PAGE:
Holds office U.S. House District 4
HR 2273- Charlotte's Web Medical Access Act of 2017
"Until Congress legalizes marijuana nationwide, there will always be an illegal market. But if we allow illegal marijuana businesses to take advantage of our secure banking system, our country will remain open to exploitation." (09/30/19)
"Glad to see that HR 5635, The Medical Cannabis Research Act, was adopted by voice in @HouseJudiciary today. This bill wisely regulates medical marijuana research and helps our veterans by allowing the VA to discuss potential medical marijuana trials with them." (09/13/18)
"Coloradans made a clear choice to legalize marijuana, but Congress has failed to bring federal laws into alignment with the will of state voters, leaving us with an outdated approach to federal enforcement. Public safety has and should remain primarily a state function."
"We have a black market and a gray market in Colorado and other states that exists because the cost of producing marijuana illegally is far below the cost of producing marijuana legally in a regulated market. It makes no sense."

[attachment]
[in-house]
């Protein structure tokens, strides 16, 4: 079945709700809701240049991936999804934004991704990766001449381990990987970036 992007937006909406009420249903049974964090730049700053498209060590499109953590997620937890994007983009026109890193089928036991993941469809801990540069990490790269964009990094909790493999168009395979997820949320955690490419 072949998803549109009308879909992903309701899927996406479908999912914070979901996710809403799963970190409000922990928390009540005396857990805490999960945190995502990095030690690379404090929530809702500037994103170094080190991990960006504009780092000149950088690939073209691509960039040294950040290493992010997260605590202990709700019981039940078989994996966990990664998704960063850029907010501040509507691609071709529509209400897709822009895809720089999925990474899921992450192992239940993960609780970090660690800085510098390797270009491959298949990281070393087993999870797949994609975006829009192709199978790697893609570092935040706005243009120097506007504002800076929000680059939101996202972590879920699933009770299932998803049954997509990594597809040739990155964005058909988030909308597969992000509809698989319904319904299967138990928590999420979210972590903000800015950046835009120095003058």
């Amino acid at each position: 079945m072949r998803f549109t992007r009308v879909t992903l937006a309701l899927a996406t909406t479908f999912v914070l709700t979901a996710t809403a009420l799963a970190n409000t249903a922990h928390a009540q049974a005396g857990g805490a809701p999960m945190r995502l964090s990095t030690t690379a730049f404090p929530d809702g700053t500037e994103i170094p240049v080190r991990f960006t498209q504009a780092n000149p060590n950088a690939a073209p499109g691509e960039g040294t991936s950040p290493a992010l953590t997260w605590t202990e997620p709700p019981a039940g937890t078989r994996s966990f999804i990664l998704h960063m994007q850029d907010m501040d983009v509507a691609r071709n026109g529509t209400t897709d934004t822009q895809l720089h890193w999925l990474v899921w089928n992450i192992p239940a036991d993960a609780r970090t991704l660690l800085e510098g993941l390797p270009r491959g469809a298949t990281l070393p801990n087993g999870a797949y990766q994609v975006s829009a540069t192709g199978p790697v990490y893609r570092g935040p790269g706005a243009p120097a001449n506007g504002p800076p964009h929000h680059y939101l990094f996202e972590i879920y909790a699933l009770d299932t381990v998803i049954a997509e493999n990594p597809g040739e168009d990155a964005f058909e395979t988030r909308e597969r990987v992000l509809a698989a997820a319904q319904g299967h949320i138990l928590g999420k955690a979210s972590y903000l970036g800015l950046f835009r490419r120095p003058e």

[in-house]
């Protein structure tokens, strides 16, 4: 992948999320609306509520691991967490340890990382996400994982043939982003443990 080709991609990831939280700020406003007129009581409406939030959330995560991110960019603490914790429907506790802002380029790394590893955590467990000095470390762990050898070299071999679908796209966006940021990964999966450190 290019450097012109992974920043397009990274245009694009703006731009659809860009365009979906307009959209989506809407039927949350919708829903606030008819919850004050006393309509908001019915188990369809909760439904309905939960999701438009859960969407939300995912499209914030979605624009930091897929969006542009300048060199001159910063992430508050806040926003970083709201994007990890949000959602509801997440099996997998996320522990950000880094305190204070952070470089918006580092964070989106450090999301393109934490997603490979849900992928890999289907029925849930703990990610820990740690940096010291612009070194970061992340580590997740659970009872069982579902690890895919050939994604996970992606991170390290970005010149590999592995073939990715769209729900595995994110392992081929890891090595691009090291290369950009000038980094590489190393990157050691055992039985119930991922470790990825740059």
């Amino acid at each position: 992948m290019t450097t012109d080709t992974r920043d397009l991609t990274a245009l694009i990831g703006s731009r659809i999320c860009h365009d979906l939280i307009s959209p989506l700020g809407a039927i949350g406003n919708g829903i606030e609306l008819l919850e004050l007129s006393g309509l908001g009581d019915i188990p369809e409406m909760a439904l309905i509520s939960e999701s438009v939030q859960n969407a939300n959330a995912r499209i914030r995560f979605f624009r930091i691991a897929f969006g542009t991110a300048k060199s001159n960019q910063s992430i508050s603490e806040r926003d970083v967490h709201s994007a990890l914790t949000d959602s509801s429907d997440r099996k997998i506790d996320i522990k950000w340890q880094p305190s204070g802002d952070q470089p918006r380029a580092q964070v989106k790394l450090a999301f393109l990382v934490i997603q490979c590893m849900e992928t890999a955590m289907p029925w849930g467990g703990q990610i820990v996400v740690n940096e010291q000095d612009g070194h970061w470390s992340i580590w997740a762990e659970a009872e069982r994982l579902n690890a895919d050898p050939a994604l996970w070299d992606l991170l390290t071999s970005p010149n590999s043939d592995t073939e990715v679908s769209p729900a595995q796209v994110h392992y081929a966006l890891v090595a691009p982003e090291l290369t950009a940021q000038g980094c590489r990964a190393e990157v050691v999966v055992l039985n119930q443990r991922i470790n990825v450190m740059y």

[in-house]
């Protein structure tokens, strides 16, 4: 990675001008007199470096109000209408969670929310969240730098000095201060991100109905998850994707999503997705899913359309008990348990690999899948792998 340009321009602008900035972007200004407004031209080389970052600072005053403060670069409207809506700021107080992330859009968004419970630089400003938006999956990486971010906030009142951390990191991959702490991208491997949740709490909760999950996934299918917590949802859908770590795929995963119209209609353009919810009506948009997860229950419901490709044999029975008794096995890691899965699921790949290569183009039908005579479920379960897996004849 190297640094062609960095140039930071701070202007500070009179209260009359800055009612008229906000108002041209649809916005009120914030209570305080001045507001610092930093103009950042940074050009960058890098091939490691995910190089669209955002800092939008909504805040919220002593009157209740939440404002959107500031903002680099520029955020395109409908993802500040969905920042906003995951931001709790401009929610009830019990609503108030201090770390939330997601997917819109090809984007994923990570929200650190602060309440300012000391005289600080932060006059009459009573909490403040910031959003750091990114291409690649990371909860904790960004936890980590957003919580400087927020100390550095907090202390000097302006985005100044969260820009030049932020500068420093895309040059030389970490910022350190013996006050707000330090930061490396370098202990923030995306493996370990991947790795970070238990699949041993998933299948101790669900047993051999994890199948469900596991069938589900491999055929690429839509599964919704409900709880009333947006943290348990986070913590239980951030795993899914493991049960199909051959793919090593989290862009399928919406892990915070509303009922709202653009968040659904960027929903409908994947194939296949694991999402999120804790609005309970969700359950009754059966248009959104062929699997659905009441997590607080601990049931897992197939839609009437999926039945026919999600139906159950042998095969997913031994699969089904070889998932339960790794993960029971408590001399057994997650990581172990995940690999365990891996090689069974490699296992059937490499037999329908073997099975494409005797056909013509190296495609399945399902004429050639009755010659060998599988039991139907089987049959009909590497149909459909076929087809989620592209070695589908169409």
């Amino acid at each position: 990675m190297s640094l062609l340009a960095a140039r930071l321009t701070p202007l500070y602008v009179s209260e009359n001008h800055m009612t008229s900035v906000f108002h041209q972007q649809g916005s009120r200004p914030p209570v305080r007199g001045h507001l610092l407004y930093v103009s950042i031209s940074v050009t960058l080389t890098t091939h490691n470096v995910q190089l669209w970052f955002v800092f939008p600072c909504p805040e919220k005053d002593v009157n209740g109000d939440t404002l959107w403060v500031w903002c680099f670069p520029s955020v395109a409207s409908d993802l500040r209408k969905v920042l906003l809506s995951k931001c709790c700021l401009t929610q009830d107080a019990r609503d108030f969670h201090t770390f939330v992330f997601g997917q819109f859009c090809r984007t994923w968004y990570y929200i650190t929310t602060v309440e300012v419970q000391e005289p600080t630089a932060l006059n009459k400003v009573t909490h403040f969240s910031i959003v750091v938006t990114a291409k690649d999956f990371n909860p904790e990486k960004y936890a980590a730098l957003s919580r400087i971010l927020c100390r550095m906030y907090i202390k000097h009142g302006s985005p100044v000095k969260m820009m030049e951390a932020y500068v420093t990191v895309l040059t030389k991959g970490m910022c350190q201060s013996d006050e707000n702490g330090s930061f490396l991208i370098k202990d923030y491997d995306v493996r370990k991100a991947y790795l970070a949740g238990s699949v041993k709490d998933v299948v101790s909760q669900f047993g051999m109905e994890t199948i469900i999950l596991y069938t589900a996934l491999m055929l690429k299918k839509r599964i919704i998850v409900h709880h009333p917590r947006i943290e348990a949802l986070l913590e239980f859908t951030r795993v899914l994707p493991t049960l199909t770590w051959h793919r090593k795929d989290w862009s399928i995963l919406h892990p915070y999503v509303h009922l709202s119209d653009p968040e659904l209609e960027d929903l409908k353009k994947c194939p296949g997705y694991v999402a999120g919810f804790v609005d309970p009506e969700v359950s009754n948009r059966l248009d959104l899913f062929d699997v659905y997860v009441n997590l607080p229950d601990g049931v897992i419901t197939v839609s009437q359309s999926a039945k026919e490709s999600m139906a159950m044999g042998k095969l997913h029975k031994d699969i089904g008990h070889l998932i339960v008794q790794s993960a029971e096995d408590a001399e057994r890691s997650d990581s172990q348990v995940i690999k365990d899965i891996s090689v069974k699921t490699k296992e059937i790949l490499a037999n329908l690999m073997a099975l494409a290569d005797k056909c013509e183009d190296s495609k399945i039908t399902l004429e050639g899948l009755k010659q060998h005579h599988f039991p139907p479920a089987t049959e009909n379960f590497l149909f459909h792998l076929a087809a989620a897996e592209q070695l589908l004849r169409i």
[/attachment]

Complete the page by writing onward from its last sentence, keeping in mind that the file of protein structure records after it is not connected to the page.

"I have read the Attorney General's letter and considered his reasoning, and I continue to support the Rohrabacher-Farr Amendment," Buck said [in response to May 2017 letter in which Sessions asks lawmakers to nullify the Rohrabacher-Farr Amendment]
"Our brand will go from business-friendly and healthy to Rocky Mountain high," Buck said.
-But when it comes to marijuana regulation, he believes "voters are going to be able to distinguish personalities from issues -- and I think it's important that we focus on the safety of children and others in our community and not talk about distortions that arise out of past political campaigns.
-This is an issue-oriented campaign we're running, and I hope the other side does the same."
Buck directs his statements on the potential repercussions of making marijuana widely available for adult-recreational use. If Amendment 64 passes, he predicts that "we're going to see a proliferation of marijuana and a proliferation of young people using marijuana. We're going to see expulsion and dropout rates increase in our K-12 system. Really, I think this is a very simple equation: It is a profit-versus-people debate."
-Not that he begrudges advocates from out of state from contributing to either side. "I think it makes sense that there's going to be national money," he allows. However, he draws a contrast between "people who have a profit motive and a group that has a concern about the health of our children. That's the real difference on this issue. For people involved in the marijuana industry, this is an investment in their future. For people opposed, the investment is in our children."
2455 Rayburn House Office Building
Washington, DC 20515